Oilers' Connor McDavid says he chose risk of rehab over surgery for knee injury
Star forward details recovery in documentary
Edmonton Oilers captain Connor McDavid is detailing in a documentary his recovery and rehab process from the major knee injury he sustained last season.
Connor McDavid: Whatever It Takes will air on Sportsnet on Friday night after the NHL all-star skills competition.
The documentary, made by longtime Oilers filmmaker Don Metz, details McDavid's decision not to have surgery on his badly injured left knee — which he sustained April 6 during Edmonton's final game of the 2018-19 season — taking the route of intense physiotherapy and rehab instead.
"Connor McDavid made the decision, he wanted to rehab this," former Maple Leaf and current fitness trainer Gary Roberts said in the trailer for the documentary that was released earlier this week. "No one has done what Connor has done to rehabilitate himself back from a serious knee injury in that period of time."
McDavid suffered a torn PCL along with other multiple tears around the knee, and a cracked tibia when he crashed into the Calgary Flames net.
WATCH | McDavid hurt in final game of 2018-19 season:
The 22-year-old from Richmond Hill, Ont., worked with Roberts, Dr. Mark Lindsay and a team of physiotherapists and coaches over the summer in order to reach his goal of being ready for the first game of the 2019-20 season — just six months after the injury.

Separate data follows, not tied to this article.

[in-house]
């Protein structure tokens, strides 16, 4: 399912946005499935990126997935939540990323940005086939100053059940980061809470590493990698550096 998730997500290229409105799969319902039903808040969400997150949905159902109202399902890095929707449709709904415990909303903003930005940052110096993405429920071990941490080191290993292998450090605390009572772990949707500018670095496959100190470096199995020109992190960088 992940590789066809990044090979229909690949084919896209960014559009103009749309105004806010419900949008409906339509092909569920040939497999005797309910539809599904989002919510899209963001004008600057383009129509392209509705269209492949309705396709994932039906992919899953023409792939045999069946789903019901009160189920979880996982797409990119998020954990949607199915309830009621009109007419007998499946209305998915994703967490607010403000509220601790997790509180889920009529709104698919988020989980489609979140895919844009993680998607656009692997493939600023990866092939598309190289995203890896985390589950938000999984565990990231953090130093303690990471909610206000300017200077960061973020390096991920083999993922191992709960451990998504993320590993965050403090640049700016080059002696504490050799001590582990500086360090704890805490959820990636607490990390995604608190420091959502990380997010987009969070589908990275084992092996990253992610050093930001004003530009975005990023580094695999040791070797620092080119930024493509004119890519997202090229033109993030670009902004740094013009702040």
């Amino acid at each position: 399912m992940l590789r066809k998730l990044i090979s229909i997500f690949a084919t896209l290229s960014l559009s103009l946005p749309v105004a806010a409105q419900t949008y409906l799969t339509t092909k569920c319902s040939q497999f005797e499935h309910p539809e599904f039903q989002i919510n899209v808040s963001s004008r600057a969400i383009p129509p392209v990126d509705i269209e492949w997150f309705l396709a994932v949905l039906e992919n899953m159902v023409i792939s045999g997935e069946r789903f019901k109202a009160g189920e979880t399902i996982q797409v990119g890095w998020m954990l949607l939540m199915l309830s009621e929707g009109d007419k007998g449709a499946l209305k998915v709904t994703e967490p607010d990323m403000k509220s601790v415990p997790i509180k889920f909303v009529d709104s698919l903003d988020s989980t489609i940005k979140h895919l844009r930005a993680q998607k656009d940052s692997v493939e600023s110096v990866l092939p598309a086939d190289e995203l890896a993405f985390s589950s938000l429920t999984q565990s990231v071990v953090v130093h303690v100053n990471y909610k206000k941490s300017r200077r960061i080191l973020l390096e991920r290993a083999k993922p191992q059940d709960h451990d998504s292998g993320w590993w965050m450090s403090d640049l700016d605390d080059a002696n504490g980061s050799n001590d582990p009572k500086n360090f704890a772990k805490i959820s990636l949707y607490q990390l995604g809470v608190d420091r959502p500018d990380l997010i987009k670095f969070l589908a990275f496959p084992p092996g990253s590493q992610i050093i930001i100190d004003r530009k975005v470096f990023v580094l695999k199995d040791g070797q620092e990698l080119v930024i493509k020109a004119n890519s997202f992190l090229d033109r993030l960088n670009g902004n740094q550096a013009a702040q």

McDavid not only reached his goal but has also thrived through the first half of the season. He entered the all-star break leading the NHL in points with 76 (27 goals and 49 assists) through 49 games.
McDavid said before the skills competition Friday night in St. Louis that he wanted to keep the extent of the injury under wraps during his rehab to avoid "the pressure of the media asking questions."
"The main focus was getting healthy," he said.
"Obviously, I was a 22-year-old kid at the time. You never want to miss a season," McDavid added. "You never want to go through a surgery — I'm not going to call it risky — but there were a lot of questions. It's not like it's an ACL where doctors can almost do that in their sleep. It's a PCL. Only a few doctors have done that and it's not like it's been mastered."
McDavid also said there were tough days during the rehab process where he questioned if he had made the right decision.
"There were days when it didn't feel that good going through that process," he said. "You're like, 'Uh, I wonder what the MRI is going to look like? Should we go back and do the surgery and start over?' But it just kept progressing and progressing and ultimately we didn't have to go through the surgery route."